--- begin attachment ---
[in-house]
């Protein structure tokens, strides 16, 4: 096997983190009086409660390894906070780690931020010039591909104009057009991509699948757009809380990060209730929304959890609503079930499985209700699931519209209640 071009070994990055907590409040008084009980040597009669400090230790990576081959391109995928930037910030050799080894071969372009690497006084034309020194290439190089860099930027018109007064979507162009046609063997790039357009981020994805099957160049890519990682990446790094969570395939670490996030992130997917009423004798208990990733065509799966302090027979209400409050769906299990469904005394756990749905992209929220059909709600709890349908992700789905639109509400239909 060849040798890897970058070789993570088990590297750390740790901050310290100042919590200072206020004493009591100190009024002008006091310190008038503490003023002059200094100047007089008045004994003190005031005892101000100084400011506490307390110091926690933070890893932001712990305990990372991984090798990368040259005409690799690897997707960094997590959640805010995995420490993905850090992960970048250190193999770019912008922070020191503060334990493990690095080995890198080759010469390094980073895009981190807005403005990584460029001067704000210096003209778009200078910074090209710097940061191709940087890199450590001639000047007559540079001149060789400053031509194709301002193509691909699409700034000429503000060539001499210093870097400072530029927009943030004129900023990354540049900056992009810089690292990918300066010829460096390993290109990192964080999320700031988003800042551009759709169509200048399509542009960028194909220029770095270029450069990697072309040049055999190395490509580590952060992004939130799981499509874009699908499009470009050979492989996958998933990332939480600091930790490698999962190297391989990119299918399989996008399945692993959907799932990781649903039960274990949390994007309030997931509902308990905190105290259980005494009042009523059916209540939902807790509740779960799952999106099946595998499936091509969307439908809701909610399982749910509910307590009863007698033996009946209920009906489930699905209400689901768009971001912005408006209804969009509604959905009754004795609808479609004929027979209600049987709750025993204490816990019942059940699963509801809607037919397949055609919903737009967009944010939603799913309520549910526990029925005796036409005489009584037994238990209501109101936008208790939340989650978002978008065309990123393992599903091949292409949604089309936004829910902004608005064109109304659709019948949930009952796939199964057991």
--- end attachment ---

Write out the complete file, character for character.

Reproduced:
[in-house]
């Protein structure tokens, strides 16, 4: 096997983190009086409660390894906070780690931020010039591909104009057009991509699948757009809380990060209730929304959890609503079930499985209700699931519209209640 071009070994990055907590409040008084009980040597009669400090230790990576081959391109995928930037910030050799080894071969372009690497006084034309020194290439190089860099930027018109007064979507162009046609063997790039357009981020994805099957160049890519990682990446790094969570395939670490996030992130997917009423004798208990990733065509799966302090027979209400409050769906299990469904005394756990749905992209929220059909709600709890349908992700789905639109509400239909 060849040798890897970058070789993570088990590297750390740790901050310290100042919590200072206020004493009591100190009024002008006091310190008038503490003023002059200094100047007089008045004994003190005031005892101000100084400011506490307390110091926690933070890893932001712990305990990372991984090798990368040259005409690799690897997707960094997590959640805010995995420490993905850090992960970048250190193999770019912008922070020191503060334990493990690095080995890198080759010469390094980073895009981190807005403005990584460029001067704000210096003209778009200078910074090209710097940061191709940087890199450590001639000047007559540079001149060789400053031509194709301002193509691909699409700034000429503000060539001499210093870097400072530029927009943030004129900023990354540049900056992009810089690292990918300066010829460096390993290109990192964080999320700031988003800042551009759709169509200048399509542009960028194909220029770095270029450069990697072309040049055999190395490509580590952060992004939130799981499509874009699908499009470009050979492989996958998933990332939480600091930790490698999962190297391989990119299918399989996008399945692993959907799932990781649903039960274990949390994007309030997931509902308990905190105290259980005494009042009523059916209540939902807790509740779960799952999106099946595998499936091509969307439908809701909610399982749910509910307590009863007698033996009946209920009906489930699905209400689901768009971001912005408006209804969009509604959905009754004795609808479609004929027979209600049987709750025993204490816990019942059940699963509801809607037919397949055609919903737009967009944010939603799913309520549910526990029925005796036409005489009584037994238990209501109101936008208790939340989650978002978008065309990123393992599903091949292409949604089309936004829910902004608005064109109304659709019948949930009952796939199964057991």